Workers at Naples are free to publish the results of their investigations where they like, and records of the good work in all departments of biology which has been done at this station are to be found in all civilized countries in the form of memoirs and articles contributed to the scientific periodicals of the world. But still a considerable amount of the whole, including a number of the more extended, more solid and more noteworthy contributions, has been published at Naples as a noble series of monographs on the 'Fauna and Flora of the Gulf of Naples'—each monograph being one or more quarto volumes, richly illustrated, and dealing with one particular group of animals, or a section thereof. This great series, of which 26 monographs have now appeared, is amongst the most cherished possessions of every zoological library. Besides these monographs fourteen volumes of a smaller yearly journal, the 'Mittheilungen,' have been published containing shorter but still important papers, and Dr. Paul Mayer also edits a yearly summary or record, the 'Zoologischer Jahresbericht,' of the advances made in all departments of zoology in all parts of the world.

But although the work of the Naples Zoological Station is thus many-sided, the leading idea is certainly original research. An investigator usually goes to Naples to make some particular discovery, and he goes there because he knows he will find material, facilities and environment such as exist nowhere else in the same favorable combination. As a result of the splendid pioneer work which Dr. Dohrn has done at Naples, every civilized country has now established its own biological stations, some larger, some smaller; but although these are of prime importance amongst scientific institutions, as enabling the young investigator to commence research in living material without leaving home, it must not be thought that they detract from the advantages of a visit to the Naples station, or affect the commanding position of that unique University of Natural History. Notwithstanding Woods Holl, Heligoland and Plymouth—aye, and any others that are likely to follow—Naples is still the Mecca of the young biologist and remains the greatest biological station in the world.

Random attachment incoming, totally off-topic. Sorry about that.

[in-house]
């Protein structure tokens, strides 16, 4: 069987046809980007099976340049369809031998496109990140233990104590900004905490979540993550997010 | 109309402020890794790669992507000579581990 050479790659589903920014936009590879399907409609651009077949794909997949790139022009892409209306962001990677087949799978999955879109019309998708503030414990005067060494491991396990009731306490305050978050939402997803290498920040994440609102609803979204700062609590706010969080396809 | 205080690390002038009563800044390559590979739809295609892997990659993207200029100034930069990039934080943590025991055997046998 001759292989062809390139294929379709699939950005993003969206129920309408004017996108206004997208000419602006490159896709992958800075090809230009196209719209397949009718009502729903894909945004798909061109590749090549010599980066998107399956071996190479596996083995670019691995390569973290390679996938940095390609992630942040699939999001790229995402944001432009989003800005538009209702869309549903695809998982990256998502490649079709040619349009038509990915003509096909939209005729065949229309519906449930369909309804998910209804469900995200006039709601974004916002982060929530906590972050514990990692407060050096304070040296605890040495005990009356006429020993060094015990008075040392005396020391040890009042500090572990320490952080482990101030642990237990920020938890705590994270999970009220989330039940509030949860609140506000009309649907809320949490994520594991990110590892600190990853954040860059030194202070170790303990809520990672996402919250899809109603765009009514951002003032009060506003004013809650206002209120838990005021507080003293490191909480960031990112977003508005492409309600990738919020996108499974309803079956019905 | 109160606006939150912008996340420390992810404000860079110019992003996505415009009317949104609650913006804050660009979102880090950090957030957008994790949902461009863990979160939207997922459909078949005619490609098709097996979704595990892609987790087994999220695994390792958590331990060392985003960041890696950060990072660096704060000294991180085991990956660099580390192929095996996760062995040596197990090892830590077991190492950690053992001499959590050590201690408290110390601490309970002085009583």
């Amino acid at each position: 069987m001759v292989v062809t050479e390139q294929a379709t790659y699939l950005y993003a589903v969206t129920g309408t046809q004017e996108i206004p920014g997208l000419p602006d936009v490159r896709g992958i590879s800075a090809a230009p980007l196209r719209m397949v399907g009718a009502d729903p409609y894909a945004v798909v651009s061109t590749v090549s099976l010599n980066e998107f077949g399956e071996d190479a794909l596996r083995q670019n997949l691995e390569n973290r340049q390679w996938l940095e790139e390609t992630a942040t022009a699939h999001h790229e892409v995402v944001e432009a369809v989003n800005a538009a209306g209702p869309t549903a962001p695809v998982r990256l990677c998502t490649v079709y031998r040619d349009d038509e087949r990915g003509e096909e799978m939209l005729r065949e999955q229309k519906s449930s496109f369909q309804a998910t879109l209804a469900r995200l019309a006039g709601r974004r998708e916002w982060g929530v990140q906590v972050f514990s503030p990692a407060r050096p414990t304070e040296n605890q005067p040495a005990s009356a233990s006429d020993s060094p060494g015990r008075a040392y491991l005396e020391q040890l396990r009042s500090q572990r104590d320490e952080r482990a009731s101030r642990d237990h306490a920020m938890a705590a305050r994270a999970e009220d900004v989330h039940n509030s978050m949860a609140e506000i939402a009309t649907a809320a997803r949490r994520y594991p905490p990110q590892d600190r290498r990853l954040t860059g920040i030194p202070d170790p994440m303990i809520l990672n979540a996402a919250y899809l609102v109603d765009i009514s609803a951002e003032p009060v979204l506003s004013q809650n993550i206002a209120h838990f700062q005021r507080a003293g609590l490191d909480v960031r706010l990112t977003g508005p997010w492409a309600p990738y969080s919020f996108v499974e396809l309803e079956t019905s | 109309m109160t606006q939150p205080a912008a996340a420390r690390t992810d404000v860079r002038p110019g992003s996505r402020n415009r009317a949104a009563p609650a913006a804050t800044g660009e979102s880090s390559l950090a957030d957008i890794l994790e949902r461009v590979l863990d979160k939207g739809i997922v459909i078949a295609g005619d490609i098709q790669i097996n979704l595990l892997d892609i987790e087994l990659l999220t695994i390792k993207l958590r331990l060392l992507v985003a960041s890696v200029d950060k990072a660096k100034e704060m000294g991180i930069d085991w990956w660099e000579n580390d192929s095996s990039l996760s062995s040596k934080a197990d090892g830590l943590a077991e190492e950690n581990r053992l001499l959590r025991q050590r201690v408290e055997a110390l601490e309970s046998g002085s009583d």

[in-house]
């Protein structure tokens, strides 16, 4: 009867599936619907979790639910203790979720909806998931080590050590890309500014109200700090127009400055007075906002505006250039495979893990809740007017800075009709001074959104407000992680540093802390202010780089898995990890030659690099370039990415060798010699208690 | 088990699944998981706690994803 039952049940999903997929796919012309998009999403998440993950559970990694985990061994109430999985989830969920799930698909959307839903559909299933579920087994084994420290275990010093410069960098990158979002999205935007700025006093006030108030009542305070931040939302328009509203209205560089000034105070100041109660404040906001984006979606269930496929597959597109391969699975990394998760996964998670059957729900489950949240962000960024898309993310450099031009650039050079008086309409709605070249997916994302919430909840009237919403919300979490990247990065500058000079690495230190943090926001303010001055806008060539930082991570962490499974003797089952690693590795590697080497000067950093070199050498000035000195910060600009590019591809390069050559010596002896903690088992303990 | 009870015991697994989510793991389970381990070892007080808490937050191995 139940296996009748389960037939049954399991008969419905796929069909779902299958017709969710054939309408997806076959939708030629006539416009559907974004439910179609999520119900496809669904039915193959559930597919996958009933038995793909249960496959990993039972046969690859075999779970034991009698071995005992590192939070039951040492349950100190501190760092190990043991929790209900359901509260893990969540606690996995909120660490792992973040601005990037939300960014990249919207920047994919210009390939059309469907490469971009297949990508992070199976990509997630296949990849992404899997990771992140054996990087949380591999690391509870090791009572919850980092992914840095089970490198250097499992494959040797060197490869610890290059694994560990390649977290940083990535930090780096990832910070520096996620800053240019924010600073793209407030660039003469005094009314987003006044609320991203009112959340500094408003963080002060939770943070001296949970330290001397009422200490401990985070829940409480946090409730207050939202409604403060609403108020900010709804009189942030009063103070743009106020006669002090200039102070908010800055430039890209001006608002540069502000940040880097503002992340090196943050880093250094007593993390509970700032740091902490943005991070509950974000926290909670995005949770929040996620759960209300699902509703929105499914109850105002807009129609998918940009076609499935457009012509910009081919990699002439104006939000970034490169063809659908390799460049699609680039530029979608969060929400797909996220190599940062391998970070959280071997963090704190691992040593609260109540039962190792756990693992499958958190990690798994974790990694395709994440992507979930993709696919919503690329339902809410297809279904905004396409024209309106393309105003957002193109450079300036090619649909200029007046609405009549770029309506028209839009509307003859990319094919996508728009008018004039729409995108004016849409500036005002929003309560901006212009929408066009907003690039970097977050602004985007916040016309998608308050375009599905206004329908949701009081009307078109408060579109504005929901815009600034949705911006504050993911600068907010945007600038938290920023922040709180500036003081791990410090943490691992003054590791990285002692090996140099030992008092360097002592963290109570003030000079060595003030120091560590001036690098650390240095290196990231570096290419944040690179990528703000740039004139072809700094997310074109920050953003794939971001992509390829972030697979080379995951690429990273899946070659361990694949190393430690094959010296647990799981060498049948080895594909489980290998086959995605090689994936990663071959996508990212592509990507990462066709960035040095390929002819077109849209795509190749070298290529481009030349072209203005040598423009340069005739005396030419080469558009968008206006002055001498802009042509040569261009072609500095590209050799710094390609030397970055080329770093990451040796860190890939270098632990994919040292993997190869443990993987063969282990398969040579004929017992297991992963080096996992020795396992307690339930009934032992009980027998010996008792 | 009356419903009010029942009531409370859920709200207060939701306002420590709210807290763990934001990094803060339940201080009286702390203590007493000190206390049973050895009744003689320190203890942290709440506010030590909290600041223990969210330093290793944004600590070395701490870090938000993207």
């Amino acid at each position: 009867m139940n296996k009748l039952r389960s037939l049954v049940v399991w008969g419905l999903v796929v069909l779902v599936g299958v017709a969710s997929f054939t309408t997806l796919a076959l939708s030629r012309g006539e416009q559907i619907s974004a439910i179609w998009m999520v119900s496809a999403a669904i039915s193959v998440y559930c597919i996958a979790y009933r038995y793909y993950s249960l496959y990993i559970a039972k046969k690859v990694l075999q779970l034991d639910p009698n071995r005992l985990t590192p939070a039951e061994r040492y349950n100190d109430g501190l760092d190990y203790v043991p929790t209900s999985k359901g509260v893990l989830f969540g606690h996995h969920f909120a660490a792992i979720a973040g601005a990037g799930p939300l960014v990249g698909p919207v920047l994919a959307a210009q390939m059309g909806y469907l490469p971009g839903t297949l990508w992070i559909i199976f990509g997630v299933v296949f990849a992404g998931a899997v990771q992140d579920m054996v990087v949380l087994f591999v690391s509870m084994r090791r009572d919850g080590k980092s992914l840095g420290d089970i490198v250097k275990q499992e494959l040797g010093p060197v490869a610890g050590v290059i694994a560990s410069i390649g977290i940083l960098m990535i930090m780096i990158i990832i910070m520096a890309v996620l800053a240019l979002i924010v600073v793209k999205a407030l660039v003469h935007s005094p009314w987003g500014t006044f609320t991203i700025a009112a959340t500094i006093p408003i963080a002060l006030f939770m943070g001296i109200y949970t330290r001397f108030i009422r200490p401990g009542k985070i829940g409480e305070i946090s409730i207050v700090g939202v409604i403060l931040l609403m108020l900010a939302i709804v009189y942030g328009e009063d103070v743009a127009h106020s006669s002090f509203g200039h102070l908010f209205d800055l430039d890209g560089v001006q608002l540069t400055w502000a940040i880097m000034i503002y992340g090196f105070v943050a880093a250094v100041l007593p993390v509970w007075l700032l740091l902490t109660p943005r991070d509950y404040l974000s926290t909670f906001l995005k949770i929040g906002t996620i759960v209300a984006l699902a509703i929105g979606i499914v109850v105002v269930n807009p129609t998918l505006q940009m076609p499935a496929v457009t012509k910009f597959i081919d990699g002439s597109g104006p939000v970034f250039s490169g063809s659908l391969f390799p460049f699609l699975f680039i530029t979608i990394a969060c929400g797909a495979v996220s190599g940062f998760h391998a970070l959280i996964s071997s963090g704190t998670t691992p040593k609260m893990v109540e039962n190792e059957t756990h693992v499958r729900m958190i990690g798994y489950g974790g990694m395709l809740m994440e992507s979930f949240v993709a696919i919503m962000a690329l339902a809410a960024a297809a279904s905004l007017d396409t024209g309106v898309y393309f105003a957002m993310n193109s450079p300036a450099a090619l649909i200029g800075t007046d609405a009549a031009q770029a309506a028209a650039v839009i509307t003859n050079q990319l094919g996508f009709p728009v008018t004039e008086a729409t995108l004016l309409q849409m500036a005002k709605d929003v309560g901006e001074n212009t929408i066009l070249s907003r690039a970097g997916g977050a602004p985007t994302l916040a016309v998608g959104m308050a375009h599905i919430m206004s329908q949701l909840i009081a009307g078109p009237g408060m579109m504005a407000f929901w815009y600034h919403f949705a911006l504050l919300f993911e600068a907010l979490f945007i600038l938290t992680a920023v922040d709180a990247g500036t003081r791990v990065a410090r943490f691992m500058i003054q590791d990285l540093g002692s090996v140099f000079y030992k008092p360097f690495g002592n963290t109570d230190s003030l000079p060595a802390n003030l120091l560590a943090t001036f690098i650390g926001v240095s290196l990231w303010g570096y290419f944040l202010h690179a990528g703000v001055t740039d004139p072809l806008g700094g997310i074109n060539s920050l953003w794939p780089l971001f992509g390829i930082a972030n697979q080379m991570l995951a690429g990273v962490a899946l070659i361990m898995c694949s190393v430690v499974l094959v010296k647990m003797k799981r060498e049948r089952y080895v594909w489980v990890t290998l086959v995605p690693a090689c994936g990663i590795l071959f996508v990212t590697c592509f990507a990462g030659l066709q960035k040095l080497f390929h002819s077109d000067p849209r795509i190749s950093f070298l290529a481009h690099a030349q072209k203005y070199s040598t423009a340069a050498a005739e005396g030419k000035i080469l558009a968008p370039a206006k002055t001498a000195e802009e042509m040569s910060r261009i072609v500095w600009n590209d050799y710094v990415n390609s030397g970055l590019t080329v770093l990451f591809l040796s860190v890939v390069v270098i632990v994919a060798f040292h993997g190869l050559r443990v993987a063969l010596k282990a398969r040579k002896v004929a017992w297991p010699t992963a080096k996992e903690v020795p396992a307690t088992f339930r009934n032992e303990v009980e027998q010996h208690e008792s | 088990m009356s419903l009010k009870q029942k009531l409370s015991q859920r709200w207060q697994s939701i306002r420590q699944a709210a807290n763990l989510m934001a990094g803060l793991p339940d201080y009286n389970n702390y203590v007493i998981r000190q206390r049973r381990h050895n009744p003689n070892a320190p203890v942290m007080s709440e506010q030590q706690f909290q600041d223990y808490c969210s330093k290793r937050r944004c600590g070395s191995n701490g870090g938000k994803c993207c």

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Henry Cavendish

  1. From notes taken on a recent visit to the Zoological Station at Naples.